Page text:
....Lawrence George Flack (19), a private in the Royal MUnster Fusiliers, gave corroborative evidence. Witness saw prisoner with a poker in his hand and saw him strike Williams a hard blow on his head while he was standing up leaning against the wall. He then fell down, and witness saw blood on the front of his face. Witness, Leach, Foley, and Brodrick then rushed at prisoner, but as he was too powerful they had to let him go although he still had the poker in his hand. They went to the guard-room and closed the door. They heard prisoner in the passage making a noise as if with the poker, a low noise as if prisoner were hitting something not as hard as the wall. Witness saw prisoner get the poker from the coal-box in the guard-room.
....Corroborative evidence was also given by John Foley, a private in the same regiment, Matthew Joseph Brodrick, a lance-corporal in the Royal Munster Fusiliers at Tidworth, Samuel Rudge, a private of the Royal Army Medical Corps stationed at Tidworth, and Henry Hubbard, a corporal in the R.A.M.C. at Tidworth.
....Arthur Edward Jones, of the R.A.M.C., said Williams was taken to the hospital about 10 o'clock on the evening of the 19th. He was unconscious; he never recovered consciousness, and died at 11.35 p.m. on the following night.
....Alfred Gwillym Jones, a lieutenant in the R.A.M.C. at Tidworth, said on October 19th, about 9.45 p.m., he saw the deceased in the hospital there. He was unconscious, and suffering severely from wounds on the head and face. On October 22nd witness made a post-mortem examination and found the skull was practically shattered on the front part of the left side, and there was a fracture on the base of the skull. It extended right across in three places. The lower jaw was broken, and there was a large wound on the left cheek and top of the head. Both extended to the bone. The brain had been injured by the fractured bones of the skull. There were weals three or four inches long on each shoulder, approximately five. Those injuries were capable of having been caused by a poker. He should think at least a dozen blows had been given, and in his opinion death was due to compound fracture of the skull and shock.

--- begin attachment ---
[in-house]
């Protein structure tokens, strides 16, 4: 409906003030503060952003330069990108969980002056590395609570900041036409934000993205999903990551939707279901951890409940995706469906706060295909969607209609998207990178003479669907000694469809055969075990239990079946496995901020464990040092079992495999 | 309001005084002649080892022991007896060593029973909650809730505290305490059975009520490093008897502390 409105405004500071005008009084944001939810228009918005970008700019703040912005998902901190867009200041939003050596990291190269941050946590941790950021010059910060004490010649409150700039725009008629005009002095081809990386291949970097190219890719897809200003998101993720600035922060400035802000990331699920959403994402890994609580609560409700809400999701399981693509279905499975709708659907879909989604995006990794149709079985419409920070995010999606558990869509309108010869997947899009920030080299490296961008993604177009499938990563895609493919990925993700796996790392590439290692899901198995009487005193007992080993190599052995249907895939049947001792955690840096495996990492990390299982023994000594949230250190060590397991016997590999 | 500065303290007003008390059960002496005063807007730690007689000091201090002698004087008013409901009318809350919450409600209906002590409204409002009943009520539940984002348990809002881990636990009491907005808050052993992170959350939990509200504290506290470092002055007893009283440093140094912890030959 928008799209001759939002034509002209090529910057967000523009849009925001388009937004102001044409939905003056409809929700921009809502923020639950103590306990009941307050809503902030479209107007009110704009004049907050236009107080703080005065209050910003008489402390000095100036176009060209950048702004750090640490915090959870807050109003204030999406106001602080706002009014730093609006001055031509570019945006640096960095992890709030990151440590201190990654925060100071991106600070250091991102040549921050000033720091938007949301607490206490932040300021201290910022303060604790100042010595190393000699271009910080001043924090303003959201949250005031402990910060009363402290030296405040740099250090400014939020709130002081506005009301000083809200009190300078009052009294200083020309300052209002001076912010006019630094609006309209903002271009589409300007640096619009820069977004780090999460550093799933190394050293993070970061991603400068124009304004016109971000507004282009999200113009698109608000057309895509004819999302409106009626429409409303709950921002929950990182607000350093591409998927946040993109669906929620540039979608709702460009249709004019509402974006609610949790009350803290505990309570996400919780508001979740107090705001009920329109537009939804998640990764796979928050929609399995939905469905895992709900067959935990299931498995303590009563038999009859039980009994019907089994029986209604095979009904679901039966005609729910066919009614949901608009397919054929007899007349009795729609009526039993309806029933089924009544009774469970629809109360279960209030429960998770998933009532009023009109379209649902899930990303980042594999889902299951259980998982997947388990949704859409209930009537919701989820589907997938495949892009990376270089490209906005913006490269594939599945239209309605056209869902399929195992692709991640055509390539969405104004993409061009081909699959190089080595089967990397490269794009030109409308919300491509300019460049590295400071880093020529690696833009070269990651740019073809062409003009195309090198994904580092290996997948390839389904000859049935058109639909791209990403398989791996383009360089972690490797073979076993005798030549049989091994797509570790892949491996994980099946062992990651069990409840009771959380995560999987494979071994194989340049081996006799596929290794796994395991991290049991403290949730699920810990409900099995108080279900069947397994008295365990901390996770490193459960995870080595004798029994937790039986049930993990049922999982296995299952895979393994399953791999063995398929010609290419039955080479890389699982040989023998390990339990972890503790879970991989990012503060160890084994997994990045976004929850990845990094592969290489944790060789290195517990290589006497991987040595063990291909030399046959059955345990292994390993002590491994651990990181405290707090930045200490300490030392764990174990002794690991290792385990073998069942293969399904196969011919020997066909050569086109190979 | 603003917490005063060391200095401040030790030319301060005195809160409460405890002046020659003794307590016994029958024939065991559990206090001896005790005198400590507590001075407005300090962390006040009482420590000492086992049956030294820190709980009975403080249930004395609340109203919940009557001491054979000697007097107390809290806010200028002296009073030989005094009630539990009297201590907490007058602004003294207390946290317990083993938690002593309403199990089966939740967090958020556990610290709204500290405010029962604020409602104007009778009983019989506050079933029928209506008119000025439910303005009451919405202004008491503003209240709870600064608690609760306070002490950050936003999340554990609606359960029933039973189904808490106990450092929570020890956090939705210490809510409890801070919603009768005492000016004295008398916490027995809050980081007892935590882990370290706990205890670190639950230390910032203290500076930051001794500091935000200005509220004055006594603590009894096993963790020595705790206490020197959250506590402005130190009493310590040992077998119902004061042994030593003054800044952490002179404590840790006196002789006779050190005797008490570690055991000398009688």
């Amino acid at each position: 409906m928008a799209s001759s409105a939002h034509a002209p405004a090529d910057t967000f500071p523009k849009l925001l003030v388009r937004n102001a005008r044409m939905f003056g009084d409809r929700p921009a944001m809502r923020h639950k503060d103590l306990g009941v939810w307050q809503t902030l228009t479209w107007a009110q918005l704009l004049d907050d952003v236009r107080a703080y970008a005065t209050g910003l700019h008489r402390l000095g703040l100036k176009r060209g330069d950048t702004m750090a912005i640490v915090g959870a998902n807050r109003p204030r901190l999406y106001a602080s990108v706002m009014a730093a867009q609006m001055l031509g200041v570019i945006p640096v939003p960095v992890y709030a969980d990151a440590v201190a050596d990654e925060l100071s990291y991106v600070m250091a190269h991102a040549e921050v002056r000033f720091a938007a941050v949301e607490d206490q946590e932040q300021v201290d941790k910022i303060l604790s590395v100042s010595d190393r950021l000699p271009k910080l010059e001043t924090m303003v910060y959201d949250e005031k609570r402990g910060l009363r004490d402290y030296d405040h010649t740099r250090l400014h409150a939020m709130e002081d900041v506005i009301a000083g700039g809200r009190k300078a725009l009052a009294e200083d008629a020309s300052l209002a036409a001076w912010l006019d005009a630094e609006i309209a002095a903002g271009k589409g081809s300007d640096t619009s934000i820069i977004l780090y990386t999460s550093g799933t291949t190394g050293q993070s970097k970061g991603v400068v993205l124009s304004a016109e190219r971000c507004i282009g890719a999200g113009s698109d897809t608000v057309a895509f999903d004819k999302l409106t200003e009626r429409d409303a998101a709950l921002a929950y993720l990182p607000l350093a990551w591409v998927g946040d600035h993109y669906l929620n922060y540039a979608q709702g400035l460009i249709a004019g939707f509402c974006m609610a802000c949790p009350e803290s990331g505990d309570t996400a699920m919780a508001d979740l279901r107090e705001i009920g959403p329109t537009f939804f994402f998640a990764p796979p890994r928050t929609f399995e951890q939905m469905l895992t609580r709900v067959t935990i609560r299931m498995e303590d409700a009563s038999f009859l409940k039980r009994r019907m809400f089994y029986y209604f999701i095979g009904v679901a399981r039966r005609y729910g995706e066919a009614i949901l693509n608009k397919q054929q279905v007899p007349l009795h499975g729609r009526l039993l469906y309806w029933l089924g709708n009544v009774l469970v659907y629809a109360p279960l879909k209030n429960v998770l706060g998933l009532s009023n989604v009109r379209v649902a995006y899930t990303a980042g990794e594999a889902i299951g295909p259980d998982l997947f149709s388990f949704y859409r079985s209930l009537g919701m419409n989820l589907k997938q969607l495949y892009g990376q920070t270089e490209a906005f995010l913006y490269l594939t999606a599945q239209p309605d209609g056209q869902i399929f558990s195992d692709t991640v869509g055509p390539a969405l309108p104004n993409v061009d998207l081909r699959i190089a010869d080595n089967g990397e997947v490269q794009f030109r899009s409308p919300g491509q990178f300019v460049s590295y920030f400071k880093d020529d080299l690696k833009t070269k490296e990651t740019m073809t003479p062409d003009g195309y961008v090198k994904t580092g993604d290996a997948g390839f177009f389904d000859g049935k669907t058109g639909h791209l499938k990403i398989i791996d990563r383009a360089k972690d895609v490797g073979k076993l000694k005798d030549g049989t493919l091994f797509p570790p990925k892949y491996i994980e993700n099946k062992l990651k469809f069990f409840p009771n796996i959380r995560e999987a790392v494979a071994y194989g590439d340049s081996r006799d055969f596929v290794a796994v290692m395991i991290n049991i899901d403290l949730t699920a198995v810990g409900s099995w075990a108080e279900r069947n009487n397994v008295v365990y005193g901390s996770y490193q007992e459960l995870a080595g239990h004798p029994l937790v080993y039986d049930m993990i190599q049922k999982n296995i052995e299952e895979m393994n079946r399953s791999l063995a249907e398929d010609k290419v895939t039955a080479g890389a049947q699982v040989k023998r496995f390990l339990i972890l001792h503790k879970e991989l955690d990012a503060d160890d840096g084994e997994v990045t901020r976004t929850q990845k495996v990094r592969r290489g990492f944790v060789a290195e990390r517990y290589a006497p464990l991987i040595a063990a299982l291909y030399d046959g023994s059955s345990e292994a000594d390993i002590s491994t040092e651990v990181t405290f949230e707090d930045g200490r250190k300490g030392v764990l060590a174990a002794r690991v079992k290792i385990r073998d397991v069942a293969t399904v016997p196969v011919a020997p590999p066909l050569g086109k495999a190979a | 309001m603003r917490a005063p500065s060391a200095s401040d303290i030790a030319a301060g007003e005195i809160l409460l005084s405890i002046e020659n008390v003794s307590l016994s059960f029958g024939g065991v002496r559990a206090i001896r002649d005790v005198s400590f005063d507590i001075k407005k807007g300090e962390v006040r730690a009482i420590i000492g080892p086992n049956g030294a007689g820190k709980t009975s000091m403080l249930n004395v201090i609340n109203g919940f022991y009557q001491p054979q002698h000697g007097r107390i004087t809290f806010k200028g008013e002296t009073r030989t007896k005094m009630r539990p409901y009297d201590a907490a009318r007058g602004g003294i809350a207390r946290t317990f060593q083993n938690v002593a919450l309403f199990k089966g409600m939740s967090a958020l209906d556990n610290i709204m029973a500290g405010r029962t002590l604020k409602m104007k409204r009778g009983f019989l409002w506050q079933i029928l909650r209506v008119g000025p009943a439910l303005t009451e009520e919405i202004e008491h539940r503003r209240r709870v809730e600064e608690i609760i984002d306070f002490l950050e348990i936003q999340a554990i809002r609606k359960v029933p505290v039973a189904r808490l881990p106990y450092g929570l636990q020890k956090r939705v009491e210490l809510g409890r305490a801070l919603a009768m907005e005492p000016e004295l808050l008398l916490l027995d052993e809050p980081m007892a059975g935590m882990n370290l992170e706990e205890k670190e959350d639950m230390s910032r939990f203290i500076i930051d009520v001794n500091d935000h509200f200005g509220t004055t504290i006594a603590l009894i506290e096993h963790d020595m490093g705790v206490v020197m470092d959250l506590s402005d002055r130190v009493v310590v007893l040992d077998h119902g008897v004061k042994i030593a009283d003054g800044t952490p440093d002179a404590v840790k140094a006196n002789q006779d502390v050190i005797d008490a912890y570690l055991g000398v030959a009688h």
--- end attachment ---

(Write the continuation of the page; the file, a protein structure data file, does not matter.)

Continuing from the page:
....P.S. Cox, stationed at South Tidworth, said he saw prisoner at Netley Hospital. He cautioned him and read the warrant to him charging him with the murder of William Williams. He made no reply to the charges. Superintendent Bowles said to the prisoner "Do you know what has been read to you?" Prisoner replied "I do." On October 22nd he was present at the inquest on Private Williams, at which the prisoner was present. The Coroner asked him if he wished to question William Edmund Lowe, and prisoner said "No, I am guilty." He took the poker from Sergent-Major Lowe on the 20th. This ended the case for the prosecution.
....Prisoner said he could not call any witnesses as no one was interested in him.
....Noonan was committed for trial at the Assizes at Winchester on November 9th.
The Western Gazette, Friday 4th November 1910

Cheltenham Chronicle, Saturday 19th November 1910

His gravestone at Tidworth Military Cemetery, Wiltshire.



The two photos above are by 'soilsister' (on Find A Grave) and reproduced here with her permission.